CBC/Radio-Canada releases 2012–2013 first quarter financial report

August 29, 2012, Ottawa

CBC/Radio-Canada today issued its first quarter financial report for 2012–2013.

Results for the quarter ended June 30, 2012

The Corporation’s first quarter financial report highlights significant business and financial developments occurring between April 1 and June 30, 2012.

“Of course, the most significant impact on CBC/Radio-Canada was the announcement that our appropriation had been reduced by $115 million over three years, as part of Federal Budget 2012,” said Suzanne Morris, Vice-President and Chief Financial Officer. “This targeted reduction, combined with the unavoidable costs and investments required for CBC/Radio-Canada to continue to keep pace as a modern public broadcaster, means the Corporation actually faces financial pressures amounting to more than $200 million over the next three years. The Corporation has developed plans to address these pressures.”

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Net results before non-operating items for the first quarter of 2012–2013 amounted to a loss of $15.7 million, compared to a loss of $13.6 million for the same period in 2011–2012. This movement was primarily due to the following changes in revenue, funding and expenses:

  • Revenue increased by $2.6 million compared to the first quarter of 2011−2012. Higher digital revenue and facility rentals contributed to the increase. This increase was partially offset by lower ad revenue compared to the first quarter of 2011–2012, which benefited from having a Canadian team in the Stanley Cup final.
  • Expenses were higher by $29.8 million compared to the first quarter of last year. Expenses in the first quarter of 2012–2013 reflect one-time charges related to additional depreciation and decommissioning expenses necessary to shut down our remaining analogue TV transmission assets and severance costs incurred as a result of employee departures following the Federal Budget 2012 reductions.
  • Government funding recognized this quarter increased by $25.2 million compared to the same quarter in 2011−2012. This increase was primarily due to recognizing previously received capital funding in net results, mostly related to additional depreciation and impairment charges on the analogue TV transmission assets.

Business Update

The second quarter is already shaping-up to be another significant period for the Corporation.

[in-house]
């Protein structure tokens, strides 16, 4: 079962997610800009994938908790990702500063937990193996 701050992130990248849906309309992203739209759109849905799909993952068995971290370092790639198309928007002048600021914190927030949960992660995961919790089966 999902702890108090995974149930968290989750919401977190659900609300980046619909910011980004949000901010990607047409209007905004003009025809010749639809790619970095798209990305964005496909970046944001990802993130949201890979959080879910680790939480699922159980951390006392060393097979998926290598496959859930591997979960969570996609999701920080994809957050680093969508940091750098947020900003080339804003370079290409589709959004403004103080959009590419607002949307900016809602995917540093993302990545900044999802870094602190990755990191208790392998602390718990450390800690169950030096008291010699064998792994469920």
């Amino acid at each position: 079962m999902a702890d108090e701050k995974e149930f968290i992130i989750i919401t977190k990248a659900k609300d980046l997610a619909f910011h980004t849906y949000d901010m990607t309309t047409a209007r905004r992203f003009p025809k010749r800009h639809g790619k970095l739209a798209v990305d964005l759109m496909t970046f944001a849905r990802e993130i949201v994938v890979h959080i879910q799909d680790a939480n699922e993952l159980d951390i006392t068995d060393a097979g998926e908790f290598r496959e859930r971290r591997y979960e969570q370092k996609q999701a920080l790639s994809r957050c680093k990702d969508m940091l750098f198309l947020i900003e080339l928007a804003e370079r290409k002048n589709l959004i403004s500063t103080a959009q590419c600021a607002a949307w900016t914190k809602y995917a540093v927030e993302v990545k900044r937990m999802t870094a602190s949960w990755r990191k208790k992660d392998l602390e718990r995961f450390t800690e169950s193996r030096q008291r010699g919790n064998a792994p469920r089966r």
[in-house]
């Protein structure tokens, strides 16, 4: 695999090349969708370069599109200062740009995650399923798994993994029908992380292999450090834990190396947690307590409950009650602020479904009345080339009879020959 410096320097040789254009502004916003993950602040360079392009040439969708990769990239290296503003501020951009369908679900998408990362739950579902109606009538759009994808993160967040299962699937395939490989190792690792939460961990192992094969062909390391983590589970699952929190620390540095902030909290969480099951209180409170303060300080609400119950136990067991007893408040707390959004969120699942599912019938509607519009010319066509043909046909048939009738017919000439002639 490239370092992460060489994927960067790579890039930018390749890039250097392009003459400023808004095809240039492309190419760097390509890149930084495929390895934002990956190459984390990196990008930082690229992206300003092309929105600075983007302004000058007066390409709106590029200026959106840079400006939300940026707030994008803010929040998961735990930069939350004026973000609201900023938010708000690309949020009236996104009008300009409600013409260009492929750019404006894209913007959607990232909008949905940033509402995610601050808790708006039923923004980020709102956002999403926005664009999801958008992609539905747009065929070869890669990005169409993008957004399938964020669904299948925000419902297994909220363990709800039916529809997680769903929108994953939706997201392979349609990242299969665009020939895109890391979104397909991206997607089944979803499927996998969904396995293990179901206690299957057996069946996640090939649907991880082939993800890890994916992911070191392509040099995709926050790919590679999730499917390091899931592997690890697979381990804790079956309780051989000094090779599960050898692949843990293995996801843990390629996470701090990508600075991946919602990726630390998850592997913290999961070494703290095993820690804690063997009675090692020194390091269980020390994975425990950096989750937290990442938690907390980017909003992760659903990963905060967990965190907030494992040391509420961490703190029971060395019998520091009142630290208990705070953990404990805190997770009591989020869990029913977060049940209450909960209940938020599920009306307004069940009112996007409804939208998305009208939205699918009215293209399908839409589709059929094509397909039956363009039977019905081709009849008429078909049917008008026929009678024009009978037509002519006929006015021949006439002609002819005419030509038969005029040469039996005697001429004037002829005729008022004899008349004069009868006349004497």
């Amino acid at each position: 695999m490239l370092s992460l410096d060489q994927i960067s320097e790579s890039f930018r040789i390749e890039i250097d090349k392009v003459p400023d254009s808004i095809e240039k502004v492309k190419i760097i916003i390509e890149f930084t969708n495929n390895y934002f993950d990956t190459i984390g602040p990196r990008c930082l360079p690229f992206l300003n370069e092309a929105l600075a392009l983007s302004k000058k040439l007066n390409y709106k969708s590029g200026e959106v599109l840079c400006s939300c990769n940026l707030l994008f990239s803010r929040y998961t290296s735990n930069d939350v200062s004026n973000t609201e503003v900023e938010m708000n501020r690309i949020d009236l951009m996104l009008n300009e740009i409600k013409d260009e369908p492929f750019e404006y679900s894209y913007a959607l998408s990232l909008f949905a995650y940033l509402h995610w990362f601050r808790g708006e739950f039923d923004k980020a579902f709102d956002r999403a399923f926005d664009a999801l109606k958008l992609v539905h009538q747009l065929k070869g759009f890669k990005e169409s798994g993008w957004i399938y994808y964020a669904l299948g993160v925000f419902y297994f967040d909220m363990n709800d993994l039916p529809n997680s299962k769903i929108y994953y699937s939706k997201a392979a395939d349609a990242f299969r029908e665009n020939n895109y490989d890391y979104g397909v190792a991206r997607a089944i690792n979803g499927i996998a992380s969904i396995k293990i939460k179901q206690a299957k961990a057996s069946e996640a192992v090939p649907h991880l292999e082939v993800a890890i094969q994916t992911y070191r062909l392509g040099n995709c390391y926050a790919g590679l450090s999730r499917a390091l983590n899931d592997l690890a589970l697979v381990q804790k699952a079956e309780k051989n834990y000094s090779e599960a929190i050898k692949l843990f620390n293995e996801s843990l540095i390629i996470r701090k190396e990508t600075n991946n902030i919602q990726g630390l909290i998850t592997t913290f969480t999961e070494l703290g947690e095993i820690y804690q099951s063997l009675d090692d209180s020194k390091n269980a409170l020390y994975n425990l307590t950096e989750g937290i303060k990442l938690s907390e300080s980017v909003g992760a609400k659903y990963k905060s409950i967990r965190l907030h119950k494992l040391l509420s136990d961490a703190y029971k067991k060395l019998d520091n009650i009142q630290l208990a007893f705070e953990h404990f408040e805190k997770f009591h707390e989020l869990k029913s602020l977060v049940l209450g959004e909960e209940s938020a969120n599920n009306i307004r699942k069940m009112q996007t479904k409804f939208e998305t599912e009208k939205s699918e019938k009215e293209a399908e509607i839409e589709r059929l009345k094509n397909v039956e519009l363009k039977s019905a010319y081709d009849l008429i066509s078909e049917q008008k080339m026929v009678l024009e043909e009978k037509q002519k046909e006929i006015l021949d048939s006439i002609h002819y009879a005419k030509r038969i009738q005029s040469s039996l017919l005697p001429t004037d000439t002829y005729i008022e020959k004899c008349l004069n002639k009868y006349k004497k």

“For instance, earlier this month, we were awarded the Canadian broadcast rights for the Sochi 2014 Olympic Winter Games and the Rio 2016 Olympic Summer Games. This is excellent news for Canadians who will once again experience the Olympic tradition with their public broadcaster. It also represents a perfect example of the ‘signature events’ that define Strategy 2015: Everyone, Every way,” added Mr. Lacroix.

Additionally, in July the CRTC announced its decision to discontinue the Local Programming Improvement Fund. “While we’re currently reviewing options to mitigate the implications of this decision, we know this means an additional reduction of over $40 million once the fund is fully phased out as of August 31, 2014. This decision presents a significant challenge that could limit our local television activities, level of service and our presence in some communities,” said Ms. Morris.

“Looking forward to the rest of the fiscal year, our focus will be on adjusting our strategy to meet these challenges head-on. We are, after all, still very focused on our goals of becoming more distinctly Canadian, more regional, and more digital, which remain vital to the fulfillment of our role as Canada’s public broadcaster in a rapidly changing environment,” said Mr. Lacroix.

CBC/Radio-Canada’s 2012–2013 first quarter financial report can be found here. The 2011–2012 Annual Report will be available on the Corporate website following its tabling in Parliament.

About CBC/Radio-Canada

CBC/Radio-Canada is Canada's national public broadcaster and one of its largest cultural institutions. The Corporation is a leader in reaching Canadians on new platforms and delivers a comprehensive range of radio, television, Internet, and satellite-based services. Deeply rooted in the regions, CBC/Radio-Canada is the only domestic broadcaster to offer diverse regional and cultural perspectives in English, French and eight Aboriginal languages.

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